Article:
Parasomnia (Sleep Disorder): Understanding the Basics

Parasomnia (Sleep Disorder): Understanding the Basics

Photo Credit: Amen Clinics

What is parasomnia?

Parasomnia is a sleep disorder – one that causes abnormal sleep behavior. Parasomnia can be experienced at any stage of sleep. It even occurs when a person is transitioning from wakefulness to sleep.

A person who has parasomnia may talk, move around, or do many unusual things in his or her sleep. Observers may think you’re awake, but the truth is, you’re just unconscious. In many cases, the individual doesn’t remember the incident.

Parasomnias are common, no doubt, but they make it hard for a person to sleep restfully. Also, it isn’t you alone who suffers the effect of this. People who live with you may have their sleep disrupted.

It is also worth noting that some parasomnias can be dangerous because you are just not aware of your surroundings. It also has side effects, such as psychological stress.

Parasomnia, just like every other sleep disorder, is treatable. This article discusses parasomnia in detail. Read on to learn more about this condition.

Types of parasomnia

In some cases, this condition manifests in the first half of the night, mostly during non-REM sleep. Others may show up during REM sleep, that’s later in the night.


It is also known as somnambulism. A sleepwalker walks around in his or her sleep. It is the commonest type of parasomnia. Somnambulism may also involve talking during sleep or doing regular daily activities around the house.

Most sleepwalking happens early in the night. Sometimes, it happens when a person is napping at noon.

Sleep talking

In physiological terms, sleep talking is known as somniloquy. It is another common type of parasomnia.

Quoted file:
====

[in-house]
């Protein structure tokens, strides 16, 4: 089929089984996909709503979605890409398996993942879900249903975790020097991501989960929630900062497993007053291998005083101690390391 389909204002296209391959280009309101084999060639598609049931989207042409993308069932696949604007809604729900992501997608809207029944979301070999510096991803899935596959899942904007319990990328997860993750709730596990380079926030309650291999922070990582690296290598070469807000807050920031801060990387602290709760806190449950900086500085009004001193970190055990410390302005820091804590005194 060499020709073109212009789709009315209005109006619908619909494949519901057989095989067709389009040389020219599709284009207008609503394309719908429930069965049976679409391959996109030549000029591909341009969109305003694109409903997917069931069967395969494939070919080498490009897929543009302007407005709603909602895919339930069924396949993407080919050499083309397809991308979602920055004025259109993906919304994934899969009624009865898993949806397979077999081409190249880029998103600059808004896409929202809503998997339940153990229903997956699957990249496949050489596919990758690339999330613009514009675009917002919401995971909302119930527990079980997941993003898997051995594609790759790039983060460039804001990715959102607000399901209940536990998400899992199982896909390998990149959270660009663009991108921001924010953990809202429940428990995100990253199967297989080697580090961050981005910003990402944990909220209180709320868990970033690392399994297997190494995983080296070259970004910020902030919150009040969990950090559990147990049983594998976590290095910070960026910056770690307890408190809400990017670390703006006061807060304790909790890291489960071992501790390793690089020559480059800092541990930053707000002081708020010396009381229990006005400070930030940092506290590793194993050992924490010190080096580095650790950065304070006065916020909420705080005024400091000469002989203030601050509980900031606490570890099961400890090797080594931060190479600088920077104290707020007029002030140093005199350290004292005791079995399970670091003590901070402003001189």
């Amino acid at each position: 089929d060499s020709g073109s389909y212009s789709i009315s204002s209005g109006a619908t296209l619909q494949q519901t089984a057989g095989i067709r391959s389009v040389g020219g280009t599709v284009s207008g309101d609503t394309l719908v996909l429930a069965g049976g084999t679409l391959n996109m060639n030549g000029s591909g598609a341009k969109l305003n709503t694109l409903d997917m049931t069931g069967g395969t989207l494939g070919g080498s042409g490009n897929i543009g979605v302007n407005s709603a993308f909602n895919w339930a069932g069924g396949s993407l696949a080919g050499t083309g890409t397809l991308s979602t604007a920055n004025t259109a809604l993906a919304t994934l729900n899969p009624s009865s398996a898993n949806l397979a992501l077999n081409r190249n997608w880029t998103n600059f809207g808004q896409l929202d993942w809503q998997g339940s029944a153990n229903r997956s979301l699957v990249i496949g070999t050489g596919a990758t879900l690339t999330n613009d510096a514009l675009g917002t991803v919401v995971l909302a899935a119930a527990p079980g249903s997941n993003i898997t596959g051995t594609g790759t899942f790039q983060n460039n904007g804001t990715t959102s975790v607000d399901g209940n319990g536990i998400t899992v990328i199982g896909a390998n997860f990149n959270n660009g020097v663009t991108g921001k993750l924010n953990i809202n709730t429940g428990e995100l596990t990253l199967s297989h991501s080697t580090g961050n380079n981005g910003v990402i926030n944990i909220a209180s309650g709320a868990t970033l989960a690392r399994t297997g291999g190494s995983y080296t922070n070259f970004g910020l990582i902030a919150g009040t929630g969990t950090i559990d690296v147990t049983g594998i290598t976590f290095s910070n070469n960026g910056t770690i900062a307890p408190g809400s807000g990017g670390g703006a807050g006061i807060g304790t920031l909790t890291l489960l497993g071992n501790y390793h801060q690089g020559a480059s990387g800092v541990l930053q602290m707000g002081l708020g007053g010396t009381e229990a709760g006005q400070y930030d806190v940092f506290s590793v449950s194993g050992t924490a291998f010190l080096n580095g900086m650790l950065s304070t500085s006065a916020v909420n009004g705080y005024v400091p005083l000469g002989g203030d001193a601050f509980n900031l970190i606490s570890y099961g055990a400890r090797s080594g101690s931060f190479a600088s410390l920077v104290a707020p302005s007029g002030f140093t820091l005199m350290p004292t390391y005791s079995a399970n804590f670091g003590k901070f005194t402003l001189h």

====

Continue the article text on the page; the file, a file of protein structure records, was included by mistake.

A sleep talker may mumble or even engage in full conversations while asleep.

Sleep talking, unlike sleepwalking, can happen at any time in the night. The talking that goes on during sleep is easily understood if it happens during the lighter stage of sleep.

Groaning during sleep

The loud groaning that happens during sleep is known as catathrenia. It usually occurs when a person exhales in a slow and deep pattern. The sound of groaning differs. It includes:

  • Loud humming
  • Roaring
  • Cracking sounds with a high pitch.

Many times, an observer may mistake the catathrenia for snoring. However, catathrenia, unlike snoring is not related to breathing problems.


Nightmares are frightening and troubling dreams that trigger anxiety, anger, or fear. If you have nightmares frequently, then the condition is referred to as nightmare disorder.

Nightmare disorder can make it hard for a person to get back to sleep. Most times, a person may experience multiple nightmares in a single night.

Most nightmares show up during REM sleep when you have a high chance of dreaming.

Night terrors

A night terror makes a person wake up terrified. The terror can last anywhere between 30 seconds to five minutes.

Other acts associated with night terrors include:

  • Screaming
  • Crying
  • Fast heart rate
  • Skin flushing
  • Sweating

Night terrors involve very little dream activity if any, compared to nightmares.


Another name for bedwetting is nocturnal enuresis. A bedwetter involuntarily pees on the bed while asleep. It is very common in kids, mostly those under 6 years of age.

Most times, bedwetting happens when the bladder is overfilled. Other times, bedwetting may be due to a urinary tract infection.

Confusional arousal

This is a condition in which a person wakes in a confused state. You may be unable to understand where you are or what you are doing.

Other behaviors typical of confusional arousal include:

  • Poor memory
  • Slow speech
  • Slow reaction time
  • Crying

Teeth grinding

Teeth grinding during sleep is also known as sleep bruxism. Bruxism can cause:

  • Pain that looks like an earache
  • Soreness in the neck, face, or jaw
  • Sensitivity or pain in the tooth.

Sleep-related eating disorder